On that note, a lot of attention is paid to school report cards as a measure of how a school is doing. Dr. Howard Fuller Collegiate Academy, from what I understand, is an example of a school that takes students who are pretty far behind grade level and then gets them to a place where they are accelerating more quickly but may not be at grade level, and that’s reflected on your school report card. What are your thoughts on that?

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“So, one of the problems with being old is I was back there at the beginning of some of this stuff and helped create some of the problems we now have now. I was the founding board chair of the National Alliance for Public Charter Schools. When we first started, the focus was on choice; it wasn’t on quality. So, at a certain point I created a commission on quality. .. Those of us who were supporting the quality argument – and the test scores were a basis for understanding that – came up against people who were saying ‘No, there should be no use of test scores to determine how well we’re doing.’ What I believe happened is we went way over to the other side where test scores became the predominant and consummate way to understand the value of a school. And I believe that that was a mistake because we are now in a situation where people will look at test scores, and they won’t necessarily look at value added.

“I believe that we have things on report cards that schools should not be held responsible for, although I know this will never change. For example, how do you hold schools responsible for attendance? There’s an argument that, if the school is really doing great things, kids will come. That’s not a real thing. Because if a parent wakes up and says, ‘I’m not sending my kid to school today because I want her to take care of her younger brothers,’ you have no control over that as a school, but yet you’re held responsible for attendance.

“If you’re a high school and you’re getting kids three or four grade levels behind and you don’t have the resources that you need, how much accountability should you be held responsible for? … We have kids who come (to Dr. Howard Fuller College Academy) reading three or four grade levels behind and they’re able to get to a point where they could get like a 16, let’s say, on their ACT. Most of those kids are not going to get to a 31. … But if you get kids to a 16 or 17 … there’s a variety of options that are available to them. If you look at our school, I don’t think our school is a high-performing school, but I’m not trying to be a high-performing school. I’m trying to have a school that will change children’s lives, that will put them on a trajectory that gives them a chance to be socially, economically productive citizens.

“What I’m saying is my job is to … talk to these kids, to try to convince them that education is the one lever that they have to change the trajectory of their lives. I should care what the report cards say because other people look at it, but that’s not why I come in here every day.

“I’m trying to explain the tension I feel around test scores and some of these measures versus the day-to-day realities of children’s lives and the work of these educators who are confronting enormous problems every single day.”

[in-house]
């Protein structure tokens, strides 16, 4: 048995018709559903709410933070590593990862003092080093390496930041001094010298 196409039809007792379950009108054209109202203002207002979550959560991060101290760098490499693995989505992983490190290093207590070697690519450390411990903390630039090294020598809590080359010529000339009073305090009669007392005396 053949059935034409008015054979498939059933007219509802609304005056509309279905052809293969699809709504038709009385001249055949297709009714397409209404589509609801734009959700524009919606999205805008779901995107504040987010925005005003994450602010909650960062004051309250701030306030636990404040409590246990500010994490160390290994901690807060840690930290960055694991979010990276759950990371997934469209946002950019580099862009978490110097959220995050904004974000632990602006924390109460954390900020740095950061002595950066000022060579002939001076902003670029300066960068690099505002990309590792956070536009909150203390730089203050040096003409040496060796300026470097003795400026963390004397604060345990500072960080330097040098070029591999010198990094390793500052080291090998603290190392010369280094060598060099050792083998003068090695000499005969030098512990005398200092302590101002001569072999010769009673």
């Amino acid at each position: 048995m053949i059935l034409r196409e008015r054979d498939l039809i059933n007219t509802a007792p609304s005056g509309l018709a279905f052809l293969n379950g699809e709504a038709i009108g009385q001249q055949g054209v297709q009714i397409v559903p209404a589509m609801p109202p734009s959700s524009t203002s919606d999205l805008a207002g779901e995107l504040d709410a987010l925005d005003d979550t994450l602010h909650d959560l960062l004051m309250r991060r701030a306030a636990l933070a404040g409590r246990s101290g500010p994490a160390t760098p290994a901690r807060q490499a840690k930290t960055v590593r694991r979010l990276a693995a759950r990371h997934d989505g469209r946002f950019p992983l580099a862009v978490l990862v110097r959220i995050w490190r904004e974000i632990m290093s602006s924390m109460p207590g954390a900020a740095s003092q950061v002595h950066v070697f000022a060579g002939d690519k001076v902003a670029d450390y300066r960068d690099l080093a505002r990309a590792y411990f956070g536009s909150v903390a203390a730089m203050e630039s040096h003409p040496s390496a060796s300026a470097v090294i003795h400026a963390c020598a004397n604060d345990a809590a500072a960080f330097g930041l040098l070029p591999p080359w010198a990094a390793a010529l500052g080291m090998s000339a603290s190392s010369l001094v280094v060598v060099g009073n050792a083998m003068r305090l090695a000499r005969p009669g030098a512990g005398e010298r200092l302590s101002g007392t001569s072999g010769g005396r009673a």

This sort of ties into the discussion about resources and the business community. If you are a high-performing school, according to a report card, you’re able to market that and put that in front of people with money and say, ‘Support us – we’ve got a good thing going,’ but if you have a more complicated narrative like the one that you’re sharing with me, I imagine that would be difficult. And in that case, schools with access to (philanthropic) dollars are better positioned to get more.

“But that’s our society, right? The thing is we talk about schools like they’re some foreign matter. No. Schools are a reflection of the community that they’re part of. I was giving a speech last week and I was trying to explain that it’s really hard to have a just subset on an unjust reality. The reality is our society has certain fundamental inequities and inequalities … and what I’m saying is people expect a school to function in equitable ways when they’re a part of a broader system that is not equitable.”

“We have an enormous challenge here and the funding thing is one part of it. But another part of it is changing the narrative – and I can’t say I haven’t been a part of creating this narrative – where you criticize a system. But a system is ultimately made up of people. It’s not an abstraction. So, I’m trying very hard to say – and I tried to do this when I was superintendent — that I understand how difficult it is for induvial teachers but the way our system is constructed, it doesn’t allow for you to be the best part of who you could be as a teacher. But it’s very difficult to criticize a system because, people who are working in it see that as a direct criticism of them.”

Bringing it back to the business community, what are productive ways that you’ve seen or that you think the business community can engage with the education system?

“I’ve been a lot of places where the business community is not involved at the level that the business community is involved in Milwaukee. And for some people they see that as a negative; I see it as a positive because what it means is that people actually care. And I’ve been in communities where people literally don’t care. What’s interesting is even some of the debates that we have I see as constructive because it means that people still care. In some communities there is no debate because people have given up, and the one thing I can say about Milwaukee is we haven’t given up, and I believe the business community has been a critical part of the not giving up.”